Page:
For example, are there any non-admixed Sasquatch progenitors left, meaning the males that founded the Sasquatch line with the human female?  How would we tell the difference?  This of course implies that some sort of pre-hominid species existed on this continent before Native Americans arrived from Asia and had existed separate from hominids for a long time.  Is there other evidence of this creature in North America?

Where were these samples collected?  Are the Sasquatch samples studied from across North America or from one region only?  Are all of the Sasquatch related to each other, and how closely?  In other words, were there multiple founder events?  Was the Y-line DNA sequenced and what does it tell us? Were there multiple male founders or did the Sasquatch line arise from a “one time” event?  Do any of the Native tribes in these regions have oral history regarding either Sasquatch or interbreeding with Sasquatch type creatures?

Are there “Sasquatch” in other parts of the world as well?  The Yeti or Abominal Snowman of Nepal seems to be similar, and a scalp purportedly exists from that creature.  If DNA samples outside of North American have been sequenced, are they related to the North American Sasquatch or did they arise separately, assuming they too exist?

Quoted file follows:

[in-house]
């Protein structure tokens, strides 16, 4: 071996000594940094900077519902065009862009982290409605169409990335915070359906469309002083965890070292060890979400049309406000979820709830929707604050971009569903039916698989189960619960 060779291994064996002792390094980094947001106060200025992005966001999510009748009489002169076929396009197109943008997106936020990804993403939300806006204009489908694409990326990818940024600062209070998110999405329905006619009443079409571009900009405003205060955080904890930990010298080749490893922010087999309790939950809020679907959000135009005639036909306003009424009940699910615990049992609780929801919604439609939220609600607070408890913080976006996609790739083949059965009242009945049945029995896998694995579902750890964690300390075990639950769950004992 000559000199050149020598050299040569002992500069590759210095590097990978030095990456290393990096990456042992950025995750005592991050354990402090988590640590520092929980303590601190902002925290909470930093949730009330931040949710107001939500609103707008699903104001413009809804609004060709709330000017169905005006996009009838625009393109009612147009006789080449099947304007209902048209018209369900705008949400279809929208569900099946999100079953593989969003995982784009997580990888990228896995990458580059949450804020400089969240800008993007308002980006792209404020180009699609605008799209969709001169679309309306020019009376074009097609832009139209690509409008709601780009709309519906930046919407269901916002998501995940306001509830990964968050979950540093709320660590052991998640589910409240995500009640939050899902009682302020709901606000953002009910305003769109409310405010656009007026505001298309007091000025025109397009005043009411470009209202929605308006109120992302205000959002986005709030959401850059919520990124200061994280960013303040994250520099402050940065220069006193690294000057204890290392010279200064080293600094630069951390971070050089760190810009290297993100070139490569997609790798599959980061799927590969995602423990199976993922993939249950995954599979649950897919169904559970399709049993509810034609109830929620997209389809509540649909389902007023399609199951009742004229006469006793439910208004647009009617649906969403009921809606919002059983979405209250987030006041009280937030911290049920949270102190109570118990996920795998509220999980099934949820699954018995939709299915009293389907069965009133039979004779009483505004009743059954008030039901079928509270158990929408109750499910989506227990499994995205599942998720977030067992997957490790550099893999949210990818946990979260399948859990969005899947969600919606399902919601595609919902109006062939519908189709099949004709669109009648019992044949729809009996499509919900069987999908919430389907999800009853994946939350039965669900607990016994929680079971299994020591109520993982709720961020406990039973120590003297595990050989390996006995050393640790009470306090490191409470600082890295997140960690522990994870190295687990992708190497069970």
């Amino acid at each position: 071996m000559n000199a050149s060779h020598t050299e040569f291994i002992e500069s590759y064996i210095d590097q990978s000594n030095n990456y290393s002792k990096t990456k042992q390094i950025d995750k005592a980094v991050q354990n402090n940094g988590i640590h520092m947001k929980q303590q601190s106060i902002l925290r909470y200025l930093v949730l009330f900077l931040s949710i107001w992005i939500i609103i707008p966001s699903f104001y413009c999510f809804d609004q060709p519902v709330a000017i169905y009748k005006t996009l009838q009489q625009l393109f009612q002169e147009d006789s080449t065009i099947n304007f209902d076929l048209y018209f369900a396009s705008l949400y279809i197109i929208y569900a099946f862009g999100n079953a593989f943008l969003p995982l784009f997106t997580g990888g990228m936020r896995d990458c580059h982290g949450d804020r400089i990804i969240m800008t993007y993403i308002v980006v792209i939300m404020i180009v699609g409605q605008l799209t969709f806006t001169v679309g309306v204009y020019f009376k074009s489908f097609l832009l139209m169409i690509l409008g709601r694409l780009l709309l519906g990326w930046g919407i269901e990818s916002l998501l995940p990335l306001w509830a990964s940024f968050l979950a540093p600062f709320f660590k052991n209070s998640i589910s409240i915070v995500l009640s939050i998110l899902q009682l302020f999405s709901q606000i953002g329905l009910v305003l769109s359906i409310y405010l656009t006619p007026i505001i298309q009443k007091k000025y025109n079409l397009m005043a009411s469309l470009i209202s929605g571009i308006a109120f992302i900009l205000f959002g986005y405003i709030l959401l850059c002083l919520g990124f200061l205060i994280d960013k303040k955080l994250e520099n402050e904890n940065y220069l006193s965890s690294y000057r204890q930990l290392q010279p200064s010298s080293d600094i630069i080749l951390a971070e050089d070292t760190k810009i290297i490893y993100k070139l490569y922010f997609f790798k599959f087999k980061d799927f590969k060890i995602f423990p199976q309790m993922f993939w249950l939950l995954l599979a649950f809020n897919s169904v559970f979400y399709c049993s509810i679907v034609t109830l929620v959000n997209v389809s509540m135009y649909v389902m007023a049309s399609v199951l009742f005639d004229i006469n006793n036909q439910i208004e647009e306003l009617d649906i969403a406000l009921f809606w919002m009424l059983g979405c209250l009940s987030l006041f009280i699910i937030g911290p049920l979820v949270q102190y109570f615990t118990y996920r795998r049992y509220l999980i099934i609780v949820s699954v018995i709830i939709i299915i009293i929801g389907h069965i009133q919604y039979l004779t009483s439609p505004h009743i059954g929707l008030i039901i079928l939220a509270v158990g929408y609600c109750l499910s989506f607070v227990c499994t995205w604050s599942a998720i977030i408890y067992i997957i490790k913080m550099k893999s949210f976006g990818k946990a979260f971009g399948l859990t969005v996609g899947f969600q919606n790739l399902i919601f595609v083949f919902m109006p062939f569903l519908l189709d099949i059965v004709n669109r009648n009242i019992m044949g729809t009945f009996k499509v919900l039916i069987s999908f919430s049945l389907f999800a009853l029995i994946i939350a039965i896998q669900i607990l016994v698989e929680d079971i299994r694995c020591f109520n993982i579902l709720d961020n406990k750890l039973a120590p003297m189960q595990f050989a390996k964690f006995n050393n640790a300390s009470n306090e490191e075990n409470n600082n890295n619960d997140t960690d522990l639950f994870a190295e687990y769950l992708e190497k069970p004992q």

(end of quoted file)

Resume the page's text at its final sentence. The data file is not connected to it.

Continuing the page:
And finally, do these creatures have “rights” and are they the same “rights” as humans?  Given that they carry human mitochondrial DNA, and many Native tribes are maternally based, would they be considered “Native American?”  How do we, as humans, deal with this?  Are we learning that humanity is really a continuum?

Indeed, I look forward to seeing this published paper and I hope it is legitimate and not pseudo-science of some sort.  The mere fact that the scientiests have opted for academic publication versus a book or TV documentary certainly alludes to the fact that it is legitimate research.  You can read more about this announcment at these links.  I’ll let you know when the paper becomes available.

Facebook Link

We’re on Facebook now at

I’m hopeful that reaching out through Facebook will attract some new people to genealogy.

You can also visit the Native Heritage Project Facebook page at

Facebook requires 25 “likes” before they will issue a direct link, so thank to everyone who “liked” these pages.

Thanksgiving, Spilling the Beans and Reaching Out

Everyone in the US and Canada celebrates the holiday of Thanksgiving, although on different dates.  Traditionally, as all children learn in grade school, in the US this holiday celebrates the Pilgrims being helped by the Indians to survive and a feast they jointly held in Plymouth, Massachusetts in 1621.  There is a lot of debate about that event, whether it happened or not, but I think it’s actually irrelevant.  More important is what Thanksgiving has morphed into, what it is today.